Election 2004  
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Good, Bad and Ugly in Bush's Civil Rights Record

But do the good outweigh the bad and ugly?
 
 
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Three weeks before the presidential election, career staffers of the U.S. Commission on Civil Rights issued a press release and posted a report on their web site charging that President Bush has miserably failed to provide leadership on and enforcement of civil rights laws. The Republicans on the Commission screamed loudly that they had not reviewed or approved the report. That process could take months. Republicans say that the staff posted it before the election to embarrass Bush and help Democratic presidential contender John Kerry.

While the report gives civil rights leaders and Democrats more ammunition to blast Bush on civil rights, his record is in truth an odd mix of the good, bad and the ugly. There's the good. The year Bush took office a national debate raged over racial profiling. Black leaders were furious that police stopped, frisked, and arrested black and Latino males after unwarranted street and traffic stops in far greater proportions than whites. Bush did not totally ignore or downplay the issue.

In June 2003, Attorney General John Ashcroft issued a directive and guidelines to all federal law enforcement agencies banning the practice. The key litmus test of the federal government's civil rights commitment has been its willingness or lack thereof to crack down on racially motivated hate crimes and police violence against minorities. Presidents and their attorneys general no matter whether they have been liberal or moderate Democrats or conservative Republicans have been loath to bring these prosecutions. They prefer to leave them to local officials. Bush is no different. Yet when his administration prosecuted police officers, and those who committed racial terror acts that included murder, assault, cross burnings, and 9/11 backlash crimes against Muslim or Arab-Americas, it brought more of them during his first three years in office than were brought during the last three years of Clinton's administration.

In its first year, the Bush administration initiated three times more employment discrimination cases than the Clinton administration filed in its last year. It collected more money in civil penalties and damages from employers guilty of discrimination than during Clinton's last three years. It also sent twice the number of review letters to school districts demanding compliance with desegregation orders than were sent during Clinton's last two years.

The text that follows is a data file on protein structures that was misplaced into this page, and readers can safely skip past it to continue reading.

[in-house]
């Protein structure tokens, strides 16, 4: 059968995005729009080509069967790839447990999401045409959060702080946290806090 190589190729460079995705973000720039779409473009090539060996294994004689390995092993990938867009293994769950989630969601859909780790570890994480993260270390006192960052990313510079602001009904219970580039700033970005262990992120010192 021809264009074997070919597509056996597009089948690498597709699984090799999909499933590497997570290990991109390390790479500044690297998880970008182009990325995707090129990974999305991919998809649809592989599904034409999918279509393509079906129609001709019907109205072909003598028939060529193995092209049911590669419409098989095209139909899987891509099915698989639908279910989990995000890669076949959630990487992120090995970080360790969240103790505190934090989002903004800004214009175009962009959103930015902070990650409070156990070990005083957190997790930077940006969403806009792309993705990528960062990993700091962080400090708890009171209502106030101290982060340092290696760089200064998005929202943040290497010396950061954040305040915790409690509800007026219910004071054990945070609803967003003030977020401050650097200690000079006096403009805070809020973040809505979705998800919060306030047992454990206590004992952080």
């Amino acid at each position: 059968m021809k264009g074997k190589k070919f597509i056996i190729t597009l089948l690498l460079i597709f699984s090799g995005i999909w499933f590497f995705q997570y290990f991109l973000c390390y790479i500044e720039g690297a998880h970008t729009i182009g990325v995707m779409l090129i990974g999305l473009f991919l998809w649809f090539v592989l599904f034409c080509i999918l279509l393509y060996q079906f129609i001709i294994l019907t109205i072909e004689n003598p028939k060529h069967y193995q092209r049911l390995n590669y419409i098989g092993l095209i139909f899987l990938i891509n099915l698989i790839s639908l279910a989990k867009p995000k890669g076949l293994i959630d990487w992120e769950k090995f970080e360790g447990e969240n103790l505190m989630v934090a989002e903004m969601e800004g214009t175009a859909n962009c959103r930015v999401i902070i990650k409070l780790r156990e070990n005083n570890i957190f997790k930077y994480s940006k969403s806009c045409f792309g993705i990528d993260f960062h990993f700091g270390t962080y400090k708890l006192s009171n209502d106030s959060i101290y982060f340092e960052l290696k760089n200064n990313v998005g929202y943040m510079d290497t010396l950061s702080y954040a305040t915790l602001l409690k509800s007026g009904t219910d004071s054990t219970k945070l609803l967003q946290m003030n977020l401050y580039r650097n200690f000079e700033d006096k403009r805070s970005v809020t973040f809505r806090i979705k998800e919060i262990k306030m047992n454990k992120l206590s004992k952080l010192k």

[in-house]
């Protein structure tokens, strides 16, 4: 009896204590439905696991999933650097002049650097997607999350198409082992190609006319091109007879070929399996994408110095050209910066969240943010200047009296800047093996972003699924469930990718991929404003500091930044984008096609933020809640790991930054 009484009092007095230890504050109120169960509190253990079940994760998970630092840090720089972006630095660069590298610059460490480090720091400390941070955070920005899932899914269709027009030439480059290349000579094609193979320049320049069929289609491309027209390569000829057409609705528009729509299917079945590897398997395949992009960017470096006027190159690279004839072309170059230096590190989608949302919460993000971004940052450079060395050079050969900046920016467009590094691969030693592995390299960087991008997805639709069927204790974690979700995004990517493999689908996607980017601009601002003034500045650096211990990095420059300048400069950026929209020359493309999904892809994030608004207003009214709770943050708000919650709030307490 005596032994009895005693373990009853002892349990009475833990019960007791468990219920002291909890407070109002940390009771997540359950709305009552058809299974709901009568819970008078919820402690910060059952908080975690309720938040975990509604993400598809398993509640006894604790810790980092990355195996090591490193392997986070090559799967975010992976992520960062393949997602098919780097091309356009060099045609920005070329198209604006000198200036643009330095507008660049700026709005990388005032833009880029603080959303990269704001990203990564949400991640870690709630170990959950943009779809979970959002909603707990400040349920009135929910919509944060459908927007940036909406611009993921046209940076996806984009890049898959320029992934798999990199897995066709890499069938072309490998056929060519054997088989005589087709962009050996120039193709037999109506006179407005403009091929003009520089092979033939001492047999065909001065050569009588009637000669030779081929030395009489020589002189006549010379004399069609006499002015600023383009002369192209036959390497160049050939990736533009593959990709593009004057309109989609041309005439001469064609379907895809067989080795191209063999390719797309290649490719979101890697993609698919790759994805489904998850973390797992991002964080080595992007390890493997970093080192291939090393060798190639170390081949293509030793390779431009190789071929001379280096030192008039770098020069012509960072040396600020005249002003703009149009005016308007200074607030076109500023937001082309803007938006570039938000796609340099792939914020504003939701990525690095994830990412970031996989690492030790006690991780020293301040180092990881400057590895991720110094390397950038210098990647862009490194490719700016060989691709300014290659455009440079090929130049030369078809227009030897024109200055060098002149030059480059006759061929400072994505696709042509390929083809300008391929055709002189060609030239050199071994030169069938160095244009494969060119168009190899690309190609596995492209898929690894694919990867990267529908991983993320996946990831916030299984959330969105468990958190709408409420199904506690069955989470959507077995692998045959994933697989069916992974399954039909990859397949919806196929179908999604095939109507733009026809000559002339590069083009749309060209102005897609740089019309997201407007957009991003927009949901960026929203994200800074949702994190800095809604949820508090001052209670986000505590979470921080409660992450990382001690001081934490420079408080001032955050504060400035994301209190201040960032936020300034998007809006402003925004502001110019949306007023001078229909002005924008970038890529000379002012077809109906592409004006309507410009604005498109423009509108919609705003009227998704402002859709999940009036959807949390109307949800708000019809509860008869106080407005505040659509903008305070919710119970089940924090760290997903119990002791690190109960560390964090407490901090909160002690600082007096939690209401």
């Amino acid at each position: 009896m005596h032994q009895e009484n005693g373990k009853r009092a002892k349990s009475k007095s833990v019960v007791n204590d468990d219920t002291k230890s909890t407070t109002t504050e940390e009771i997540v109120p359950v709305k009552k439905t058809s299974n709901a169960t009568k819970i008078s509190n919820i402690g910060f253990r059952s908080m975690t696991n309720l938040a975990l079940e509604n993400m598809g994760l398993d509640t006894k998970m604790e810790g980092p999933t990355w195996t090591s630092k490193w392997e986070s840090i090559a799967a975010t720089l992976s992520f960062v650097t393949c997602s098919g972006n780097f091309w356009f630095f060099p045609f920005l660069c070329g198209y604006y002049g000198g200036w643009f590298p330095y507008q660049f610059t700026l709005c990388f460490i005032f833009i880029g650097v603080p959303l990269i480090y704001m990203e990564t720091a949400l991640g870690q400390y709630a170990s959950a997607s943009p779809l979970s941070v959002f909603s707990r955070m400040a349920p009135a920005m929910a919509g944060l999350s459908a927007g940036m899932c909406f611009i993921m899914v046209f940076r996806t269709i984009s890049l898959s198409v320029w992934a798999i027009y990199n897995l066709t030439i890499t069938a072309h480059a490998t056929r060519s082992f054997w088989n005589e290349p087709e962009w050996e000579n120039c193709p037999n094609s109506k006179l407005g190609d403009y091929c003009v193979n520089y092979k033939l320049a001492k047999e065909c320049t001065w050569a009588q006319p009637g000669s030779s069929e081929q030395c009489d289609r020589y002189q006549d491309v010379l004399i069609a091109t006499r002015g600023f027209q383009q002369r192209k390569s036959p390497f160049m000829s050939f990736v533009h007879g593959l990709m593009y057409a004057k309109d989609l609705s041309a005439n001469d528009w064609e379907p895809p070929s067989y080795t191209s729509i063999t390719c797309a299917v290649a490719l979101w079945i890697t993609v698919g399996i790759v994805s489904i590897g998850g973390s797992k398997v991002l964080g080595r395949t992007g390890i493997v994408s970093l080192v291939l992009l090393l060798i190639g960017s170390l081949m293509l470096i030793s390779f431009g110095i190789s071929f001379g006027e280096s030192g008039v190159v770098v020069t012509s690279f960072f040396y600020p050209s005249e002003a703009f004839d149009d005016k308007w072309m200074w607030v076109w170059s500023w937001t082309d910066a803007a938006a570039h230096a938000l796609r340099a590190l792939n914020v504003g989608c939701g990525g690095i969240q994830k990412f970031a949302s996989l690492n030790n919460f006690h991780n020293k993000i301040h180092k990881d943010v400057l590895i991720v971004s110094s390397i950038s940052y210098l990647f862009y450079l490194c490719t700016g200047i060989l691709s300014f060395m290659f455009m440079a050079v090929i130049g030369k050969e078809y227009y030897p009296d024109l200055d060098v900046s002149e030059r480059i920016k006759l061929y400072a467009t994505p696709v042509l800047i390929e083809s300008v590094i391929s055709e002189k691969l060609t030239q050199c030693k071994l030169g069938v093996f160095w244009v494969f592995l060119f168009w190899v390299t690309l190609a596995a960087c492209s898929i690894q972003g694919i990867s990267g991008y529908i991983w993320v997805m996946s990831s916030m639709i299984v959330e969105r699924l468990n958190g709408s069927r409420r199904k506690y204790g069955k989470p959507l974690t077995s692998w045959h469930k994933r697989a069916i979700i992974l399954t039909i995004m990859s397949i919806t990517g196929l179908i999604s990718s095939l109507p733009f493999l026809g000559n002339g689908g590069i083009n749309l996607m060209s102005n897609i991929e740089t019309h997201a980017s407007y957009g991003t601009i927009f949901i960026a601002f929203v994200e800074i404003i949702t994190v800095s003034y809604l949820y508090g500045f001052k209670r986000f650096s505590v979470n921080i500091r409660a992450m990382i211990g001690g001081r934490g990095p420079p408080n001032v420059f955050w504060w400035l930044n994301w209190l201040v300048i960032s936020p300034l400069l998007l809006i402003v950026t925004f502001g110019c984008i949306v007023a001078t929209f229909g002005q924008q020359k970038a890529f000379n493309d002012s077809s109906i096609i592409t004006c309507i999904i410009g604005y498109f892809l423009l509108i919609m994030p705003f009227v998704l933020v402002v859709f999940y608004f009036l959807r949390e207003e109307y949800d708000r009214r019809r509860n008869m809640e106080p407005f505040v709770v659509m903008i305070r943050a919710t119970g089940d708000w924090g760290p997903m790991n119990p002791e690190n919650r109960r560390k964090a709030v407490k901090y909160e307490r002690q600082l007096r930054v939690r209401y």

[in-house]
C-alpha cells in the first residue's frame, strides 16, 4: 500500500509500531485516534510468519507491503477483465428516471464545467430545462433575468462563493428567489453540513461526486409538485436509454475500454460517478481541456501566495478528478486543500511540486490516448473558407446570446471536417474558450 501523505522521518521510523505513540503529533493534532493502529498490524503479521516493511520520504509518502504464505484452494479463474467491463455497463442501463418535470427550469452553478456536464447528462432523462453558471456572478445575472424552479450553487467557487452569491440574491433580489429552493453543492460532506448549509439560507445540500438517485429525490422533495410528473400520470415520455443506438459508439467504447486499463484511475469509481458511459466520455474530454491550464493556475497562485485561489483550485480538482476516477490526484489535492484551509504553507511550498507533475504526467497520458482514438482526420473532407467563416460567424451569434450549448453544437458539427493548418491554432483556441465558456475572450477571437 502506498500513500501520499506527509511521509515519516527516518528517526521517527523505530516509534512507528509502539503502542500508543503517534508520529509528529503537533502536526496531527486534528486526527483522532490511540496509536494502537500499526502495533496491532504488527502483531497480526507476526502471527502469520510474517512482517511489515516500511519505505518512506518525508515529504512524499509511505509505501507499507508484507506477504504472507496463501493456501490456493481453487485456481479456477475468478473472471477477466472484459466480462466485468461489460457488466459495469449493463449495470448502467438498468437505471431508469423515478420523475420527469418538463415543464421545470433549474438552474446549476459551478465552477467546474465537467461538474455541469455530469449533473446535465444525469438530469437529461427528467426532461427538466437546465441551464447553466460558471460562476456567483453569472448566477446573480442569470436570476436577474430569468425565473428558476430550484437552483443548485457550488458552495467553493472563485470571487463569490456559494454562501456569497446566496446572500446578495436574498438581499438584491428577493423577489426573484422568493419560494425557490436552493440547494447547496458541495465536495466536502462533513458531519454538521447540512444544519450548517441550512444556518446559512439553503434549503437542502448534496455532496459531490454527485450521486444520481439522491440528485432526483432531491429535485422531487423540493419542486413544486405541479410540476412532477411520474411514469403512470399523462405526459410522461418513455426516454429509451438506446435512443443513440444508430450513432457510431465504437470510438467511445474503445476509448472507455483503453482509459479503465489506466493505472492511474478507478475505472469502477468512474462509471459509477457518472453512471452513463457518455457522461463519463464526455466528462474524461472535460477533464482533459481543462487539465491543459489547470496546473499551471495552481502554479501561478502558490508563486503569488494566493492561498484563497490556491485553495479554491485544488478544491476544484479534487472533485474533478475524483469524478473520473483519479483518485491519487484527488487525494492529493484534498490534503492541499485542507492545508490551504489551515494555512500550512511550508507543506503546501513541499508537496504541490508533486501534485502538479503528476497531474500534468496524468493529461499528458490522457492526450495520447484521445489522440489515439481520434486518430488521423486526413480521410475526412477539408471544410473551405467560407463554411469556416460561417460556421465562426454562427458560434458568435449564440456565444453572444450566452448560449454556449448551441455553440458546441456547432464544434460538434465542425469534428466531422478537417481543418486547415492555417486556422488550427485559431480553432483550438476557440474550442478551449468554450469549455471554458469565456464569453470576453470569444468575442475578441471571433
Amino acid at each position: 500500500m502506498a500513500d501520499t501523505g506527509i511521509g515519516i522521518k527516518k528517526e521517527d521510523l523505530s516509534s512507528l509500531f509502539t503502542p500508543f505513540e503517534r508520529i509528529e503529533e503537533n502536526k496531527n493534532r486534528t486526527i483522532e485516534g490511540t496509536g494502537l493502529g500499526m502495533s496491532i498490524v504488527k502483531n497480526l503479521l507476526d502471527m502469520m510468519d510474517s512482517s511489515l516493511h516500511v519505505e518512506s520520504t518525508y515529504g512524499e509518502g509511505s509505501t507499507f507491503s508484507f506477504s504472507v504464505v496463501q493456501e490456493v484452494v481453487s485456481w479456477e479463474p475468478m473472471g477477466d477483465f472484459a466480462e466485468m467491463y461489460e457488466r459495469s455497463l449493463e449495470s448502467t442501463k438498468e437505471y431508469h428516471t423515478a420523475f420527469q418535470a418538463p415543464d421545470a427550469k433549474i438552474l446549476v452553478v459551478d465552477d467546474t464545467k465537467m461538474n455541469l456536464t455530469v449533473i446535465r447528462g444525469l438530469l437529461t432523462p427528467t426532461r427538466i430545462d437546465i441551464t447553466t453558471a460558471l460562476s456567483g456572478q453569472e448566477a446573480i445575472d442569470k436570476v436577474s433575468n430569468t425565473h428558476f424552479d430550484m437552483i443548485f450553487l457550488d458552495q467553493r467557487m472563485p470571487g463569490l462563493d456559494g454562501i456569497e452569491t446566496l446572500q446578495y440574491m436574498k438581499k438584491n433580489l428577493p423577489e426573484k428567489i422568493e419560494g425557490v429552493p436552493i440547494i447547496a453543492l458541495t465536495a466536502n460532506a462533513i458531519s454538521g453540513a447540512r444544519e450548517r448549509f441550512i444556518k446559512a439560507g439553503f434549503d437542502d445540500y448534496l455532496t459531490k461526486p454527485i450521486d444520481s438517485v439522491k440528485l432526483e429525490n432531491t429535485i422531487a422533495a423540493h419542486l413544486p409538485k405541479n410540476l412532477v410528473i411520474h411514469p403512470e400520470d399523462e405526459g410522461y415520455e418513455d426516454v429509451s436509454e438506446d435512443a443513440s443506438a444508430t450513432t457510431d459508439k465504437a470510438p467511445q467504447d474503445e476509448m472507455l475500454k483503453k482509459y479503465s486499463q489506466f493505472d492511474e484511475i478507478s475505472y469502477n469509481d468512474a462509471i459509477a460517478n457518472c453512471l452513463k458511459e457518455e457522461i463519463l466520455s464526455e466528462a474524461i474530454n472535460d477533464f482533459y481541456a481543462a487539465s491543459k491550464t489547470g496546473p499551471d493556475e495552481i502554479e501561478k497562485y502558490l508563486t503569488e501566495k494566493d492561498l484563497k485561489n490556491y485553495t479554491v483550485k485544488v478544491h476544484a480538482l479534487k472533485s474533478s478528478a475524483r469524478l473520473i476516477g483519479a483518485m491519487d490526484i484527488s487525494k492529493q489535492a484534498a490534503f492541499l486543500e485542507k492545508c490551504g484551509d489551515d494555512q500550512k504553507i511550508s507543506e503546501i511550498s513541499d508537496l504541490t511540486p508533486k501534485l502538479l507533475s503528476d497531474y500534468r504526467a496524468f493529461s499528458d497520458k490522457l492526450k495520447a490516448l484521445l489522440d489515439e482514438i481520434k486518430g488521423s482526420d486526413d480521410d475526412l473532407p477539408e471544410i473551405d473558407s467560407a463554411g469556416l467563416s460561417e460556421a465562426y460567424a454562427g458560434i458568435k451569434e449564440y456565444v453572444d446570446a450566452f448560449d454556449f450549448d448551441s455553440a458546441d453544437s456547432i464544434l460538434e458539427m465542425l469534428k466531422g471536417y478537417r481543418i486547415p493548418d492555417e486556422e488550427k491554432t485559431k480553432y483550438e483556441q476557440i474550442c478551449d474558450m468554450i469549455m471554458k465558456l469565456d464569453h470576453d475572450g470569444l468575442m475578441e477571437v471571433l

No issue has been more volatile since the 2000 election than voting fraud and discrimination. Black leaders still accuse the Republicans of dumping thousands of eligible black voters from the rolls in Florida and hijacking the White House. Their anger hasn't abated. The NAACP, citizen watchdog groups, and Democrats have filed lawsuits in Florida, Ohio, Missouri, and other states claiming vote fraud. But there is no evidence that Bush has systematically subverted the enforcement provisions of the voting rights act to diminish black and Latino political strength and bolster the Republicans. Bush has reviewed more state redistricting plans and cases involving possible voting abuses than during Clinton's last two years in office. It has even prosecuted a handful of voting rights fraud cases.

That's the good part of his civil rights record, now the bad. Since the September 11 terror attacks, the Bush administration has come dangerously close to legitimizing racial profiling against Muslim and Arab-Americans. It has stepped up surveillance, interviews, registration, and deportation of Muslims, many under questionable circumstances. It has also refused to back an expanded hate crimes bill.

Bush did not aggressively fight to implement the Help America Vote Act of 2002, nor lobby Congress to speed up funding for the initiative. Republican voter groups have been caught red-handed in Oregon and Nevada dumping Democratic voter registrations. Republican registrars have limited the number of ballots, and have cut back the number of polling places in heavily black neighborhoods, and have rejected thousands of applications on the most spurious technical grounds. The Justice Department has taken no action in these cases.

Bush's much-touted No Child Left Behind Act is inadequately funded and does not address the soaring number of poor, under funded, racially segregated public schools nationally. This unequal education is the major cause of the cavernous black-white achievement gap. The Bush administration also backed the white students in their effort to torpedo the University of Michigan's affirmative action program. It implemented "race neutral alternatives" that cripple the fight for workplace diversity.

In their final debate, Kerry hammered Bush for not meeting with NAACP leaders. Bush is the first sitting president since Warren G. Harding to refuse an invitation to speak to the NAACP's national convention. He has had two grudging, perfunctory meetings with the Congressional Black Caucus.

Bush's civil rights record has good and bad in it, and even the Civil Rights Commission staffers admitted that in their report. But that didn't spur them to play dirty political pool and publicly post their report on the Internet where it'll stay for a year. It's the ugly side of the Bush administration's race record that did.

Earl Ofari Hutchinson is an author and political analyst. He is the author of 'The Crisis in Black and Black' (Middle Passage Press).